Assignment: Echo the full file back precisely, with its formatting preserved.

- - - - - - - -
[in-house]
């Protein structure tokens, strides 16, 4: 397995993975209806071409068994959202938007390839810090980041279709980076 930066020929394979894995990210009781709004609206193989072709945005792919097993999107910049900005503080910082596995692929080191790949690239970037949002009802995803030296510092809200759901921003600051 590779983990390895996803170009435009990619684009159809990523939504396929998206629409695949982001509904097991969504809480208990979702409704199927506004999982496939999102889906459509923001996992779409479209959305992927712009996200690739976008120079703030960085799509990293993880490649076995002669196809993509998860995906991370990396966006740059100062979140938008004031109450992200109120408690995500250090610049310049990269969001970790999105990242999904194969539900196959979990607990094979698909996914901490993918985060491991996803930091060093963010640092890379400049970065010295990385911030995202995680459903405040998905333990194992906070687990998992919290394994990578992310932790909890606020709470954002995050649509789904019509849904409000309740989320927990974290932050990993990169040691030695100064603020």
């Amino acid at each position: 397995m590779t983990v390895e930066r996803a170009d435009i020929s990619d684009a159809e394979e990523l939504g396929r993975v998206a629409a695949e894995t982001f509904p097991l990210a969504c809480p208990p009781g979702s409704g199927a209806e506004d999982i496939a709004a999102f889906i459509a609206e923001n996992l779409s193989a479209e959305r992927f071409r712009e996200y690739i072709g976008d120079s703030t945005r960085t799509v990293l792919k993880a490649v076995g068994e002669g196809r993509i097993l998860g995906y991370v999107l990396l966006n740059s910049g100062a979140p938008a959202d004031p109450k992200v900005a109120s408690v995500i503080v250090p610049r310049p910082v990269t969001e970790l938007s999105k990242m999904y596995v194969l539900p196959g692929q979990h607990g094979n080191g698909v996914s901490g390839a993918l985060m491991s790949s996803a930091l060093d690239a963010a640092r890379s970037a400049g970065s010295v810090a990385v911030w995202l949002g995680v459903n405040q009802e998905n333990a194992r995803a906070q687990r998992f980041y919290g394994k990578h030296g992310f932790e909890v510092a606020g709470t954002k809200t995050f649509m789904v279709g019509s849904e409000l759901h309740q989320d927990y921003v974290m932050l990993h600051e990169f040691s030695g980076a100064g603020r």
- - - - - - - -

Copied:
[in-house]
């Protein structure tokens, strides 16, 4: 397995993975209806071409068994959202938007390839810090980041279709980076 930066020929394979894995990210009781709004609206193989072709945005792919097993999107910049900005503080910082596995692929080191790949690239970037949002009802995803030296510092809200759901921003600051 590779983990390895996803170009435009990619684009159809990523939504396929998206629409695949982001509904097991969504809480208990979702409704199927506004999982496939999102889906459509923001996992779409479209959305992927712009996200690739976008120079703030960085799509990293993880490649076995002669196809993509998860995906991370990396966006740059100062979140938008004031109450992200109120408690995500250090610049310049990269969001970790999105990242999904194969539900196959979990607990094979698909996914901490993918985060491991996803930091060093963010640092890379400049970065010295990385911030995202995680459903405040998905333990194992906070687990998992919290394994990578992310932790909890606020709470954002995050649509789904019509849904409000309740989320927990974290932050990993990169040691030695100064603020």
């Amino acid at each position: 397995m590779t983990v390895e930066r996803a170009d435009i020929s990619d684009a159809e394979e990523l939504g396929r993975v998206a629409a695949e894995t982001f509904p097991l990210a969504c809480p208990p009781g979702s409704g199927a209806e506004d999982i496939a709004a999102f889906i459509a609206e923001n996992l779409s193989a479209e959305r992927f071409r712009e996200y690739i072709g976008d120079s703030t945005r960085t799509v990293l792919k993880a490649v076995g068994e002669g196809r993509i097993l998860g995906y991370v999107l990396l966006n740059s910049g100062a979140p938008a959202d004031p109450k992200v900005a109120s408690v995500i503080v250090p610049r310049p910082v990269t969001e970790l938007s999105k990242m999904y596995v194969l539900p196959g692929q979990h607990g094979n080191g698909v996914s901490g390839a993918l985060m491991s790949s996803a930091l060093d690239a963010a640092r890379s970037a400049g970065s010295v810090a990385v911030w995202l949002g995680v459903n405040q009802e998905n333990a194992r995803a906070q687990r998992f980041y919290g394994k990578h030296g992310f932790e909890v510092a606020g709470t954002k809200t995050f649509m789904v279709g019509s849904e409000l759901h309740q989320d927990y921003v974290m932050l990993h600051e990169f040691s030695g980076a100064g603020r």